Friday, April 25, 2014

Yet Another Anniversary

It seems that as I get older, I have more anniversaries of dubious significance.

Today marks 21 years since I joined the Navy. If I hadn't been fat and lazy, I would have retired on this date last year.


Offensive (?) But Funny

I was at work tonight, doing lab tech things, and I accidentally hit the wrong button, which called up the result for a negative rotavirus test, which has mnemonic that caused a good deal of laughter, and not just because we were horribly tired.

What was the mnemonic?

Well, it was for a NEGative ROtavirus. I repeat, a NEGative ROtavirus.

That wouldn't have been offensive 50 years ago, but nowadays, in the Days of Constant Outrage? FUNNY!

Tuesday, April 22, 2014

Bad Poetry Theatre

I went to look at some of the old bad poetry I had published, but it seems Very Bad Poetry dot org is no longer functioning.

So, when the urge to write really bad poetry strikes, I will have to inflict it upon those unlucky enough to stumble upon it here.

So, here goes:

Roses are gray.
Violets are also gray.
Pretty much everything is gray.
Being colorblind really sucks.


Another Anniversary

Today marks 17 years since I had a cigarette.

Well, a TOBACCO cigarette, anyway.

I was thinking of celebrating by shooting smack.

Sunday, April 20, 2014

A True Story

This story is true.

My daughter threw a tantrum the other day. She's a little old for the kicking and screaming type tantrums, but she likes to argue with us, which I suppose is pretty normal. So, for forty-five minutes, we were treated to her arguments as to why she absolutely MUST have a hamster.

It started out simply enough: "Mom, dad, can I have a hamster?" To which we replied, of course, "No." (I say "of course" because, obviously, if we had said "yes," well: no story.)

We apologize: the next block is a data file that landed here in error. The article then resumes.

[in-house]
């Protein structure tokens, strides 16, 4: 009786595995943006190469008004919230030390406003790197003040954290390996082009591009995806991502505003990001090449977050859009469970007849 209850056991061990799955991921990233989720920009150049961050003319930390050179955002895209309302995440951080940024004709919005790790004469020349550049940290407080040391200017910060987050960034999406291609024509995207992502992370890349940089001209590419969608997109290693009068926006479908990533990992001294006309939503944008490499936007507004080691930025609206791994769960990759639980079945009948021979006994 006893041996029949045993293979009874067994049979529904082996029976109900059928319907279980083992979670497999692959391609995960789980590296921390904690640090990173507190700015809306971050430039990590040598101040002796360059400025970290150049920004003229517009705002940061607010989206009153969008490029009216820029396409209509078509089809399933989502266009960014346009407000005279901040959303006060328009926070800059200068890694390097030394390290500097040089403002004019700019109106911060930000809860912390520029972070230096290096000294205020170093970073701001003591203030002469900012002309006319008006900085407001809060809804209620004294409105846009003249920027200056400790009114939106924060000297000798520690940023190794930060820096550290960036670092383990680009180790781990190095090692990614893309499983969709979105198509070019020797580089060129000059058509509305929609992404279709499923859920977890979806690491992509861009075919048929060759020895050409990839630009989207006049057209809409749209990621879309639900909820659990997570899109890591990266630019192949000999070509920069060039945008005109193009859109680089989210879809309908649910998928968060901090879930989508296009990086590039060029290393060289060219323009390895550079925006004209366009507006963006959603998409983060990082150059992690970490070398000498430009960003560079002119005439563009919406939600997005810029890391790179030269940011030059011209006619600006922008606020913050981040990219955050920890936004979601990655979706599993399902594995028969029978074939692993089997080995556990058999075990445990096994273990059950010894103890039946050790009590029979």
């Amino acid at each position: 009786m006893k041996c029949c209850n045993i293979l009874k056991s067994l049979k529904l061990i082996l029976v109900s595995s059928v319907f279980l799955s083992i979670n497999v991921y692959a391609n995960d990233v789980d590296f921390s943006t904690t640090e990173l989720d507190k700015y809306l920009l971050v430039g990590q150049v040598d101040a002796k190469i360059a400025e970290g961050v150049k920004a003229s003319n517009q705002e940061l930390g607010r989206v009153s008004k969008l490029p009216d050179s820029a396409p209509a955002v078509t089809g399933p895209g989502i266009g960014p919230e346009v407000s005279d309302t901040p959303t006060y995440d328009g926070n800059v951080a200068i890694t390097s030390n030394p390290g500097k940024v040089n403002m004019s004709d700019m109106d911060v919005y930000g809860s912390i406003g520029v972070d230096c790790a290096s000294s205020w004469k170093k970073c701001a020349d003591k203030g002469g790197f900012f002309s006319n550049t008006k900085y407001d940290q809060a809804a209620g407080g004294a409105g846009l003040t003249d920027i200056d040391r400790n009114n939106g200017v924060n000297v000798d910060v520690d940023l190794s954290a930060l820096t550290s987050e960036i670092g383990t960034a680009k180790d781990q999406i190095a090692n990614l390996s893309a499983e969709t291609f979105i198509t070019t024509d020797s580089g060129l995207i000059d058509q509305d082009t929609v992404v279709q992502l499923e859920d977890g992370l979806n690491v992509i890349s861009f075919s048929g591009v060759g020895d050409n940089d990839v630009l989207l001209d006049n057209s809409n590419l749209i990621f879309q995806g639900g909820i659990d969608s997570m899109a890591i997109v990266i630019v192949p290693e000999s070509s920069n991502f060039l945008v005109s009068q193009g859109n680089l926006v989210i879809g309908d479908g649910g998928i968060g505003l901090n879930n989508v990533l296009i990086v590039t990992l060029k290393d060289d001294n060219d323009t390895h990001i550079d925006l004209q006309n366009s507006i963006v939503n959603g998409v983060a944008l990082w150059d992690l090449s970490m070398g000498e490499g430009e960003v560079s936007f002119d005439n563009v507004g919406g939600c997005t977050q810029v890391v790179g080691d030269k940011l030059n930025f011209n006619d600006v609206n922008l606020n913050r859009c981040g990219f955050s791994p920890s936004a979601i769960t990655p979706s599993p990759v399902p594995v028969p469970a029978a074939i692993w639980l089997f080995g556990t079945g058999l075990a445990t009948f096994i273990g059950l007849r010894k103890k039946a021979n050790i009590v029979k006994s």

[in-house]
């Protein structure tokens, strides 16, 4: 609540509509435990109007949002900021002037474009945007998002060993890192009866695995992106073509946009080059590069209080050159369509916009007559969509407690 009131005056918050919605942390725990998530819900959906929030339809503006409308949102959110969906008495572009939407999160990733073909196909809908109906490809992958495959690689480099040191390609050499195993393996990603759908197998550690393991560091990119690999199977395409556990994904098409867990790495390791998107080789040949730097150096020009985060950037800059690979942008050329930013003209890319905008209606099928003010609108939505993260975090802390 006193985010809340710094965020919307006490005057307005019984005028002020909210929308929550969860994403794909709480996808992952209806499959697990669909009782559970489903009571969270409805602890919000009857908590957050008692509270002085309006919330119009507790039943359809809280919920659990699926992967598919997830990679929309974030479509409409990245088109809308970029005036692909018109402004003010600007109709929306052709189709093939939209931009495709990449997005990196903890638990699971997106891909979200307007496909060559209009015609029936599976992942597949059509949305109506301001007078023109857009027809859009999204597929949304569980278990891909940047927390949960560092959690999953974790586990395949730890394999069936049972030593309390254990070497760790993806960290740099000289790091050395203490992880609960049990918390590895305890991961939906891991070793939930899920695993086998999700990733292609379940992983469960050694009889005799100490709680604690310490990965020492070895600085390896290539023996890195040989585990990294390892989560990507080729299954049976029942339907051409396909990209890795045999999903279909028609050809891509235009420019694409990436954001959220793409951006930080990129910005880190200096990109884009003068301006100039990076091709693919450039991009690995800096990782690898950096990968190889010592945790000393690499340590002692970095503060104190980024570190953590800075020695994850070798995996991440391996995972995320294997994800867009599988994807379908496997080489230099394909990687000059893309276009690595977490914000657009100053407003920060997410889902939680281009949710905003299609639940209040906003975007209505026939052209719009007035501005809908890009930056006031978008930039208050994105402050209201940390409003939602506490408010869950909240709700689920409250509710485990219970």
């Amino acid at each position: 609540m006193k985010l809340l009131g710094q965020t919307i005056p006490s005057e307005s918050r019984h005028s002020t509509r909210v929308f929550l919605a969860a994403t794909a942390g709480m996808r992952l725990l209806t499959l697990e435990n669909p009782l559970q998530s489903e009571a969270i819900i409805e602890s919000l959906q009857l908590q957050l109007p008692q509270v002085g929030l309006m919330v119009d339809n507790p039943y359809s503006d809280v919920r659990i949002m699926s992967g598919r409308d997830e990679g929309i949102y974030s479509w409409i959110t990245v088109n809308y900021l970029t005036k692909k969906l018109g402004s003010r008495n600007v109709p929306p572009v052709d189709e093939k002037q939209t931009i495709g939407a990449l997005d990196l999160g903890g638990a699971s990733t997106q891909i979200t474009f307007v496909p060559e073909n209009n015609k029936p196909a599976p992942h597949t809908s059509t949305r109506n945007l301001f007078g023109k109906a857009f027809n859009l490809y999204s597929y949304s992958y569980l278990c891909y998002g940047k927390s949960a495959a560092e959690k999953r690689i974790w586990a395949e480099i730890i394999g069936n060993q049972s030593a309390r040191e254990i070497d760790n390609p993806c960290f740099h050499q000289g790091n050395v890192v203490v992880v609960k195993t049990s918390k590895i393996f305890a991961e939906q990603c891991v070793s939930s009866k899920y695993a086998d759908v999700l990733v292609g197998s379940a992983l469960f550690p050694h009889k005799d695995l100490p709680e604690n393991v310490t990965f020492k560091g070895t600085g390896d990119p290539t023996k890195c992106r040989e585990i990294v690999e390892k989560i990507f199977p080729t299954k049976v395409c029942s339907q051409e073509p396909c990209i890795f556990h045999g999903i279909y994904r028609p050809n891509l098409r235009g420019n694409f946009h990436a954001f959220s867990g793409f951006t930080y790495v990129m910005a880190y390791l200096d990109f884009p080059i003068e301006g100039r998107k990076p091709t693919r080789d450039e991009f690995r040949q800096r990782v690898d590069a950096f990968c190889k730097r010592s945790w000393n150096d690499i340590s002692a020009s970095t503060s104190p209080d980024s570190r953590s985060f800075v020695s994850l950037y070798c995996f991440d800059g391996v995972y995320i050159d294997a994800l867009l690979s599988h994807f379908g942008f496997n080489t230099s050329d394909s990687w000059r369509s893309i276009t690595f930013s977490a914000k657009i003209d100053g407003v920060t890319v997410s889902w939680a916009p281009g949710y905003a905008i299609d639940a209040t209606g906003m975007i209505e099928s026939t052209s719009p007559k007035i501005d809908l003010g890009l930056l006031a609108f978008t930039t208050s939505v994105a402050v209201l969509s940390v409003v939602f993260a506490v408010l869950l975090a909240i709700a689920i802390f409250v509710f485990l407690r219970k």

We got crying, we got shouting, we got "I'm going to my room because you don't love me!" Of course, when you hear that, you know  the last place the kid is going to stay is in her room. She popped out and stood on the stairs just a few minutes later.

"Why can't I have a hamster?"

Well, you know, as I get older, I find that all the things that my parents did that annoyed the heck out of me are now things that I do that annoy the heck out of my kids. I don't know if my parents did them purposely to annoy me, like their parents did to them, but I know I do it a good portion of the time just to annoy my kids.

"Because I said so."

Well, that set off quite a storm. She asked my wife, "Why do you hate animals?" Of course, my wife DOESN'T hate animals and she noted that she had volunteered at an animal shelter when she was in school as proof. The reply: "Well, then you hate FUN! You're a FUN-HATING ANIMAL-HATER!"

How does one respond to that? One way NOT to is to break out in laughter, which is , of course, exactly what we did.

Never laugh at an angry 10-year-old girl.


"We don't need a hamster."

"We don't NEED a dog, but we HAVE a dog."

"Well, we already have her and we're not going to get rid of her."

"Well then, lets get a hamster, put in in a cage and put it in my room. Then I'll ask if I can have a hamster, you can say 'no' and I'll say 'But WE ALREADY HAVE ONE!'"

It's hard to refute that sort of argument and harder still to stop laughing, especially once you've already started.

So, like I said, this went on for about forty-five minutes. It was all highly entertaining. But it didn't end there. Oh, no.

The next morning, when I got up to go to work, there was a note taped to the bathroom door: "Buy me a hamster. OR ELSE." Which is a lot funnier than it sounds, because in her case, "OR ELSE" usually means "Or I will nag you incessantly until you give in." And she does, in entertaining ways.

So, when I finished in the bathroom, I went to collect my cell phone off the charger and when I checked to make sure it was fully charges, I saw the wallpaper had been changed to a screen shot of a Google search for "Hamster Pictures." So, every time I use my cell phone, she nags me for a hamster.